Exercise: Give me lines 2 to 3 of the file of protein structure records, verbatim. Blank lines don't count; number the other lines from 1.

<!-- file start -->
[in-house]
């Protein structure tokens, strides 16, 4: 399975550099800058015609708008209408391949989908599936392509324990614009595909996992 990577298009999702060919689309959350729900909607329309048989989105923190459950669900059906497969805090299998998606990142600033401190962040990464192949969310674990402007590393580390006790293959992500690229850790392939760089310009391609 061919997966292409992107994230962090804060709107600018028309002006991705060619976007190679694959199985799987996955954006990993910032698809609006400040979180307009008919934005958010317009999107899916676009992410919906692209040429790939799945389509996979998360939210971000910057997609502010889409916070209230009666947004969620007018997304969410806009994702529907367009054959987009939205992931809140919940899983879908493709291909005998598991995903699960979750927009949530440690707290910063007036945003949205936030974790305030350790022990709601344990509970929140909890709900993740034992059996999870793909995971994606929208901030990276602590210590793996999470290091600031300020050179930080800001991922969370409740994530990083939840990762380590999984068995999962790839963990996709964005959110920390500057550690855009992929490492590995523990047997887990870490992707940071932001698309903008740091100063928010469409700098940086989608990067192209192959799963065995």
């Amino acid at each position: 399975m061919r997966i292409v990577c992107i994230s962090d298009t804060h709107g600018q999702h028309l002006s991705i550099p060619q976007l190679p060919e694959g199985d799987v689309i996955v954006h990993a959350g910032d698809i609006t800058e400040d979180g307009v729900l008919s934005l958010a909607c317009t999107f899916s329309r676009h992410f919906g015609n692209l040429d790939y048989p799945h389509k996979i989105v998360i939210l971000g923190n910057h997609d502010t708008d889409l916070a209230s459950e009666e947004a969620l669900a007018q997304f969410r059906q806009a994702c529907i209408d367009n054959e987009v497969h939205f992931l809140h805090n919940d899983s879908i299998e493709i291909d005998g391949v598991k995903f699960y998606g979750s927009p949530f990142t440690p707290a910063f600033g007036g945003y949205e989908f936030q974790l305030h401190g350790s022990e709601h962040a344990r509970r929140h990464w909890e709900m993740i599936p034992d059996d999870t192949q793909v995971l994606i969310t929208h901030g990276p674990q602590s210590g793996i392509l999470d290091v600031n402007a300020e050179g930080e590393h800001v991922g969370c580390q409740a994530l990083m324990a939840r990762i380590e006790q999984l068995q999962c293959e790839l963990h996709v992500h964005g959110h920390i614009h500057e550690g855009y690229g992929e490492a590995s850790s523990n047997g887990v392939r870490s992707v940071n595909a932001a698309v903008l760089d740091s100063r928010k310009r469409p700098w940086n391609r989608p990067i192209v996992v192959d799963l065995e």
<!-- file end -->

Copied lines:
């Protein structure tokens, strides 16, 4: 399975550099800058015609708008209408391949989908599936392509324990614009595909996992 990577298009999702060919689309959350729900909607329309048989989105923190459950669900059906497969805090299998998606990142600033401190962040990464192949969310674990402007590393580390006790293959992500690229850790392939760089310009391609 061919997966292409992107994230962090804060709107600018028309002006991705060619976007190679694959199985799987996955954006990993910032698809609006400040979180307009008919934005958010317009999107899916676009992410919906692209040429790939799945389509996979998360939210971000910057997609502010889409916070209230009666947004969620007018997304969410806009994702529907367009054959987009939205992931809140919940899983879908493709291909005998598991995903699960979750927009949530440690707290910063007036945003949205936030974790305030350790022990709601344990509970929140909890709900993740034992059996999870793909995971994606929208901030990276602590210590793996999470290091600031300020050179930080800001991922969370409740994530990083939840990762380590999984068995999962790839963990996709964005959110920390500057550690855009992929490492590995523990047997887990870490992707940071932001698309903008740091100063928010469409700098940086989608990067192209192959799963065995």
């Amino acid at each position: 399975m061919r997966i292409v990577c992107i994230s962090d298009t804060h709107g600018q999702h028309l002006s991705i550099p060619q976007l190679p060919e694959g199985d799987v689309i996955v954006h990993a959350g910032d698809i609006t800058e400040d979180g307009v729900l008919s934005l958010a909607c317009t999107f899916s329309r676009h992410f919906g015609n692209l040429d790939y048989p799945h389509k996979i989105v998360i939210l971000g923190n910057h997609d502010t708008d889409l916070a209230s459950e009666e947004a969620l669900a007018q997304f969410r059906q806009a994702c529907i209408d367009n054959e987009v497969h939205f992931l809140h805090n919940d899983s879908i299998e493709i291909d005998g391949v598991k995903f699960y998606g979750s927009p949530f990142t440690p707290a910063f600033g007036g945003y949205e989908f936030q974790l305030h401190g350790s022990e709601h962040a344990r509970r929140h990464w909890e709900m993740i599936p034992d059996d999870t192949q793909v995971l994606i969310t929208h901030g990276p674990q602590s210590g793996i392509l999470d290091v600031n402007a300020e050179g930080e590393h800001v991922g969370c580390q409740a994530l990083m324990a939840r990762i380590e006790q999984l068995q999962c293959e790839l963990h996709v992500h964005g959110h920390i614009h500057e550690g855009y690229g992929e490492a590995s850790s523990n047997g887990v392939r870490s992707v940071n595909a932001a698309v903008l760089d740091s100063r928010k310009r469409p700098w940086n391609r989608p990067i192209v996992v192959d799963l065995e």